Jake Trent

Result Type in Flow

Here’s an example of a Result type in Flow.

Updated 27 Oct 2017 per Harish’s suggestion for using exact object types.

Result Type

In functional programming, a Result type can be useful for representing things that might fail. It becomes a common interface that you can return from these potentially-failed processes.

A Result type wraps up two things:

  1. The value returned in the case of a potential success
  2. The error returned in the case of a potential failure

When you use a Result type as a return value on a function, for example, you have a common interface in dealing with the return value whether it succeeded or failed.

Result types are generally nice when writing flow control code (like if, switches, or other pattern matching).

Result types are nice when built into the language, because then even the standard lib will often use them when describing APIs that can fail.

Functional languages that enforce total functions make consuming Result types nice as well because it forces you to handle the success and failure branches of a Result type.

Result in Flowtype

We don’t have all the benefits that can come from using Result types in JavaScript. But we can get some of them.

Let’s look at how to represent a Result type in Flowtype.

First, there is a success and a failure potential. There are a few naming conventions to represent these potentials. I like Ok and Err, so let’s use those. We’ll make each an object, and we’ll put a boolean flag inside that has a literal type that we can use for conditional handling logic, called ok:

type Ok = { ok: true }
type Err = { ok: false }

Now we need to wrap them up in one type, so we’ll create a new union type, Result:

type Result = Ok | Err

Now if we ran a function that returns a result, we can branch and do different things depending on success or failure:

const someFn = (): Result => { /* ... */ }

const result = someFn()
if (result.ok) /* success... */
else /* failure... */

This might be enough in some cases, but not in the general case. In the general case, we also want to have access to the return value in the success case. For instance, if I asked an API for something, and now I have it, here’s what the value is. And on the other hand, in the case of the API call failing, we want to know why and have debugging or remediation data.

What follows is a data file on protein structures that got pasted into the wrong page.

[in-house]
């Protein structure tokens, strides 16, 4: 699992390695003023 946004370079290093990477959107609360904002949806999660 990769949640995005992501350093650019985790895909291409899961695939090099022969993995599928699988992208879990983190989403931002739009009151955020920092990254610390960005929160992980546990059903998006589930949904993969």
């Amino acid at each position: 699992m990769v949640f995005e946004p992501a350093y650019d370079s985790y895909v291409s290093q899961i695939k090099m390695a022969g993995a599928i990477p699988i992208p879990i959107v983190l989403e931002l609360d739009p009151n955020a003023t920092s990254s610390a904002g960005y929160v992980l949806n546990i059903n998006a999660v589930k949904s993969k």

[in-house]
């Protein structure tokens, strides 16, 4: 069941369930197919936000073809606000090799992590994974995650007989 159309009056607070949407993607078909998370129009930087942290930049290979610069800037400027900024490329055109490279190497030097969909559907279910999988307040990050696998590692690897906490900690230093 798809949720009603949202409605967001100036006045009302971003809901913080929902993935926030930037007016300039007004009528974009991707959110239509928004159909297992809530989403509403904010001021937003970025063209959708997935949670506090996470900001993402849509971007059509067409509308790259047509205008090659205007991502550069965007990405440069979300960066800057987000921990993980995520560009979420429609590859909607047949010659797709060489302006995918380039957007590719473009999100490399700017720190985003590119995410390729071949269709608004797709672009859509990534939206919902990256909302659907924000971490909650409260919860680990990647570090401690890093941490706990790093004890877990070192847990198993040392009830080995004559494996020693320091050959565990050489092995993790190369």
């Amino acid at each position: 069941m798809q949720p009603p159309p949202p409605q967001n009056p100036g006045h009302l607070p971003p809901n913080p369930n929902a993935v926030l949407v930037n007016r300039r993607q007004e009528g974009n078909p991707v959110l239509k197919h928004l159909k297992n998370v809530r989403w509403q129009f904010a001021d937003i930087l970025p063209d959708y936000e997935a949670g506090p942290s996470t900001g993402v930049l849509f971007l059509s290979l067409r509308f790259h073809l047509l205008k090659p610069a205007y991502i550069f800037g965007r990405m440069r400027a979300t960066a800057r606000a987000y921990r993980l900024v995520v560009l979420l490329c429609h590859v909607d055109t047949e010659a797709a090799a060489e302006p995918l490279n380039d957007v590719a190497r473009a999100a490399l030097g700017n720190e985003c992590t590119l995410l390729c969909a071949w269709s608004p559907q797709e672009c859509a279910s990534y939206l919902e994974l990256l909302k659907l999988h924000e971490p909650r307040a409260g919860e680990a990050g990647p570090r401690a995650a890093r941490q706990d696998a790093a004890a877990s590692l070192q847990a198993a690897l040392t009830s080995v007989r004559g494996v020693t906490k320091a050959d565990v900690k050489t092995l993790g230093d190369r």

So let’s add a value on the Ok side and an error member on the Err side:

type Ok<T> = {| ok: true, value: T |}
type Err = {| ok: false, error: Error |}
type Result<T> = Ok<T> | Err

A couple changes: Now that we have all object fields in place, I’ve changed Ok and Err to exact object types (via {| |}), disallowing additional fields from type checking. I’ve made the value of generic type T and have genericized the Result and ~Ok types to pass that generic type through. We’ll need to adjust our usage of the Result type too (We’ll pretend that our success value is of type string in this case):

const someFn = (): Result<string> => { /* ... */ }

const result = someFn()
if (result.ok) doSuccessWithString(result.value)
else throw result.error

Here you can see that we have acceses to the result.value in the success branch and the result.error in the failure branch. And, of course, it’s all type checked! So you’ll only be access value or error where it’s available.

That’s our Result type modeled in Flow. For runnable code, check out this flowtype-result-demo repo.

How would you model a Result type in Flow differently? What great uses for Result types have you found in your JavaScript code?